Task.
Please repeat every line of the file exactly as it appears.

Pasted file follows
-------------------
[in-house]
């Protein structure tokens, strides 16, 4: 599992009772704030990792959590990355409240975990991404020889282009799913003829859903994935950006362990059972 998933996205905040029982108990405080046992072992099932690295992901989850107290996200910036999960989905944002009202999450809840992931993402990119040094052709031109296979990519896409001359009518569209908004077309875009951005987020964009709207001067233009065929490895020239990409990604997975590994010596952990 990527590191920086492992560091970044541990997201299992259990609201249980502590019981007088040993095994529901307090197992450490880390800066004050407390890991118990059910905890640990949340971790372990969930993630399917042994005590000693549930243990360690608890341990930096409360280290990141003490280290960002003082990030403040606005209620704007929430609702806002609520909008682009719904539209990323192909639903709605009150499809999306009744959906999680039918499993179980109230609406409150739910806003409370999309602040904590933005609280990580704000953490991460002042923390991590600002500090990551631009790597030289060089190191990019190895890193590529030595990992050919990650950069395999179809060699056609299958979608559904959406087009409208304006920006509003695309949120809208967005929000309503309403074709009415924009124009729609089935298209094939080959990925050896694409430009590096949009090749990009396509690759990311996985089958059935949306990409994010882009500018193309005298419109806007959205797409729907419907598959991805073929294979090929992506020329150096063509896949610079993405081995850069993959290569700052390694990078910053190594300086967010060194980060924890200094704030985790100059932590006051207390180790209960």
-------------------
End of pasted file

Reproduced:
[in-house]
């Protein structure tokens, strides 16, 4: 599992009772704030990792959590990355409240975990991404020889282009799913003829859903994935950006362990059972 998933996205905040029982108990405080046992072992099932690295992901989850107290996200910036999960989905944002009202999450809840992931993402990119040094052709031109296979990519896409001359009518569209908004077309875009951005987020964009709207001067233009065929490895020239990409990604997975590994010596952990 990527590191920086492992560091970044541990997201299992259990609201249980502590019981007088040993095994529901307090197992450490880390800066004050407390890991118990059910905890640990949340971790372990969930993630399917042994005590000693549930243990360690608890341990930096409360280290990141003490280290960002003082990030403040606005209620704007929430609702806002609520909008682009719904539209990323192909639903709605009150499809999306009744959906999680039918499993179980109230609406409150739910806003409370999309602040904590933005609280990580704000953490991460002042923390991590600002500090990551631009790597030289060089190191990019190895890193590529030595990992050919990650950069395999179809060699056609299958979608559904959406087009409208304006920006509003695309949120809208967005929000309503309403074709009415924009124009729609089935298209094939080959990925050896694409430009590096949009090749990009396509690759990311996985089958059935949306990409994010882009500018193309005298419109806007959205797409729907419907598959991805073929294979090929992506020329150096063509896949610079993405081995850069993959290569700052390694990078910053190594300086967010060194980060924890200094704030985790100059932590006051207390180790209960």